Many are good at chemical jet engines: their thrust remains unsurpassed and has already allowed humanity to land their representatives on the moon, as well as send spacecraft to the far reaches of the solar system. However, they have one significant limitation. Let's recall Newton's Second Law - in order to create sufficient acceleration, it is required either to increase the speed of the jet stream, which is limited by the energy of the oxidation reaction, or to increase the mass of the fuel burned.

Of course, chemists are constantly struggling to create more efficiently combustible fuels and more and more aggressive oxidants, but the process is complex and has almost reached the ceiling of its capabilities. It is even more difficult to increase the mass: to accelerate the additional fuel, even more fuel is required - its amount grows logarithmically. Free space flight requires new solutions.

Nuclear-thermonuclear

Chemical engines are not powerful and efficient enough to fully explore the limits of the solar system. However, it is not just oxidation that can heat and accelerate the jet gas. The same role can be played by a much more economical reaction - a nuclear one. The fuel required for such an engine will no longer be measured in hundreds of tons, but in hundreds of kilograms. The energy released during the radioactive decay of heavy nuclei will heat the working fluid - and then the already familiar scheme of jet propulsion works. Moreover, pure hydrogen, the lowest molecular weight gas capable of providing maximum specific thrust, can serve as the working fluid.

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The first nuclear engines appeared in space a long time ago - in the form of RTGs, radioisotope thermoelectric generators. The essence of their work is simple: the decay of radioactive fuel is converted into thermal and / or electrical energy. Plutonium RTGs power many spacecraft - long-range probes that do not require huge thrust and take years to reach their target. Such a power plant is used by the engines of the Voyager, Cassini, and New Horizons probes. The RTG complements solar panels for the Curiosity rover. Thrust The "force" of a jet engine with which it pushes the craft through space is called its thrust and is measured in Newtons. The point of application of the jet thrust is the center of the outflow of combustion products - the center of the cutoff of the engine nozzle, and the direction is opposite to the velocity vector of this outflow. The thrust is determined by the rate of outflow of combustion products, and it is determined by the physicochemical properties of the fuel components and the design features of the engine.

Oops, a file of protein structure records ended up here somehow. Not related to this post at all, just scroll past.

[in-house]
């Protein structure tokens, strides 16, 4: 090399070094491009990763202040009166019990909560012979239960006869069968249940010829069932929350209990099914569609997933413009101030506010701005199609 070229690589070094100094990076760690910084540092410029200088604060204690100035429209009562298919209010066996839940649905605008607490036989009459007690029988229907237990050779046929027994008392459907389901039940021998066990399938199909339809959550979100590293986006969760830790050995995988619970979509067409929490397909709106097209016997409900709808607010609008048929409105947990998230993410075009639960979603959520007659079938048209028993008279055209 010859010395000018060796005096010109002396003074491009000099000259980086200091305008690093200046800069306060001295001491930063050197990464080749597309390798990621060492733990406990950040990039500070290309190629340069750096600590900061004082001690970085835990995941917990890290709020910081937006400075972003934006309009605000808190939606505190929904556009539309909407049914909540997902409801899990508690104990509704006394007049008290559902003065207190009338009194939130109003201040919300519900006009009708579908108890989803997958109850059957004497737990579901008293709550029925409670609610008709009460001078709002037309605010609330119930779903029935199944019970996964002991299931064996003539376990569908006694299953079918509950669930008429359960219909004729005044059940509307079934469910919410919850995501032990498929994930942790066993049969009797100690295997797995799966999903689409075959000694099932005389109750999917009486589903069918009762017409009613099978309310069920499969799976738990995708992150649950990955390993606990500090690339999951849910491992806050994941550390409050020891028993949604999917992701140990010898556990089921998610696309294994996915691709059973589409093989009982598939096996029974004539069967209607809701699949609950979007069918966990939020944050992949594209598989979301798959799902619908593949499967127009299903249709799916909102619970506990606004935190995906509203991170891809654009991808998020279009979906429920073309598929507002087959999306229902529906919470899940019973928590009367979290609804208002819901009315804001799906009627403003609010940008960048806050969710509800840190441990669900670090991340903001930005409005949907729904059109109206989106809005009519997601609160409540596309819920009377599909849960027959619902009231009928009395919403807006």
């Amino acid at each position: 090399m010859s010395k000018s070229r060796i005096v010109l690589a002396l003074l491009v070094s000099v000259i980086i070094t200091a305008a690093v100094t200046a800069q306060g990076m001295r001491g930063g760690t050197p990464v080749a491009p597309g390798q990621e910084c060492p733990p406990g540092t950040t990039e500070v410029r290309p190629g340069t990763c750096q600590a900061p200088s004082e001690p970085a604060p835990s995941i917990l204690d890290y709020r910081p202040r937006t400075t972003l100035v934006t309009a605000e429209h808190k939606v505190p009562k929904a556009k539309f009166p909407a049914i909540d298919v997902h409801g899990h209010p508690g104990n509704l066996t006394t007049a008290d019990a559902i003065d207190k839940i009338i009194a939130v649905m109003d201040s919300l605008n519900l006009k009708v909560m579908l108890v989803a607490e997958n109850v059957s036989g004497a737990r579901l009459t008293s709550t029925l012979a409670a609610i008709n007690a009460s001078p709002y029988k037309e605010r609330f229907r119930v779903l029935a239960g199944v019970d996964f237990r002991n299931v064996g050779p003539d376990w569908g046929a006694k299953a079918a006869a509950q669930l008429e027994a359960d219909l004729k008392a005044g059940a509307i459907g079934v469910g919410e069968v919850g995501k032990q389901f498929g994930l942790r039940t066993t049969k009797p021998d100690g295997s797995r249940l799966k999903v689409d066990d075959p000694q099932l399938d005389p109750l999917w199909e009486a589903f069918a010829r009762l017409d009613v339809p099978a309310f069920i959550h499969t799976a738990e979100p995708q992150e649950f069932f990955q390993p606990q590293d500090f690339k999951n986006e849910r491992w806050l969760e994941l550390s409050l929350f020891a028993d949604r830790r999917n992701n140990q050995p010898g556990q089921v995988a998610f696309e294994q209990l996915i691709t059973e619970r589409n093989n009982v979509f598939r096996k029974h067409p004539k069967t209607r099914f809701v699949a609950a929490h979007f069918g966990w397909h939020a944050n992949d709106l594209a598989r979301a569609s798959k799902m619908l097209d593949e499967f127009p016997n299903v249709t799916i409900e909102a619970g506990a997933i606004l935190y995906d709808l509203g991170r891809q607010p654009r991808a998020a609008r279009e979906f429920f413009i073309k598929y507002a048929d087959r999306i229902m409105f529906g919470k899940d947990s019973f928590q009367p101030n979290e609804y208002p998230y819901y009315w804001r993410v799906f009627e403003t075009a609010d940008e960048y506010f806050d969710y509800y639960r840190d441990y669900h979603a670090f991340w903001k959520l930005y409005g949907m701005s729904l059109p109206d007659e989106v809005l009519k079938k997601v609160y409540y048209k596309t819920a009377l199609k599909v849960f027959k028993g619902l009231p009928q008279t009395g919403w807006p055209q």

However, RTGs are incapable of providing high thrust, and speaking of the development of nuclear rocket engines seriously, we will have to approach the problem from a completely different angle - to launch full-fledged nuclear reactors into space. Despite the fact that the first such apparatus, SNAP, was American, our country still retains its technological leadership in this area. Sergei Korolev was also involved in the development of space engines, the energy of which would be supplied by controlled nuclear decay in a reactor. In the 1960s, a similar power plant "Romashka" was tested in the USSR; in the 1970s, top-secret vehicles with a nuclear plant "Buk" were tested in space. In the late 1980s, the Topaz uranium reactor operated safely in orbit for about a year.

Work on the creation of space engines with a nuclear power plant continues today both in Russia and in the United States. The simplest calculations show that only they will make the nearest planets and bodies of the solar system truly accessible. And when humanity finally harnesses thermonuclear energy, reactors will become several times more efficient.

IONS: FUEL BY GRAMS

However, the spectrum of possible solutions is not limited to this either. It is possible to create jet thrust using, in fact, any source of energy - an RTG, a solar battery, or just a battery. The electrostatic field created by it ionizes the gas, accelerating the resulting ions to very high speeds inaccessible to classical jet engines. The magnetic field forms a directed flow from them, pushing the apparatus further and further forward. The cold plasma flowing from the nozzle of an ion engine is not at all like the hellish furnaces of chemical reactions, but its efficiency is simply amazing.

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The working fluid of such an electric motor can be hydrogen or a light inert gas, usually xenon or argon - Robert Goddard experimented with such solutions. And although they are not enough to create a serious thrust, they can work literally for years, consuming fuel in a few grams, and for long periods of time they accelerate not too large devices to very decent speeds.

For example, the ion engine is used as the main one on the distant probe Dawn, which is conducting research on the main asteroid belt, and on the Japanese spacecraft Hayabusa, which delivered samples of matter from the asteroid Itokawa to Earth. However, as a rule, they are used as correction and orientation engines to maintain the orbit of satellites - and soon the VASIMR ion engine can work on the ISS.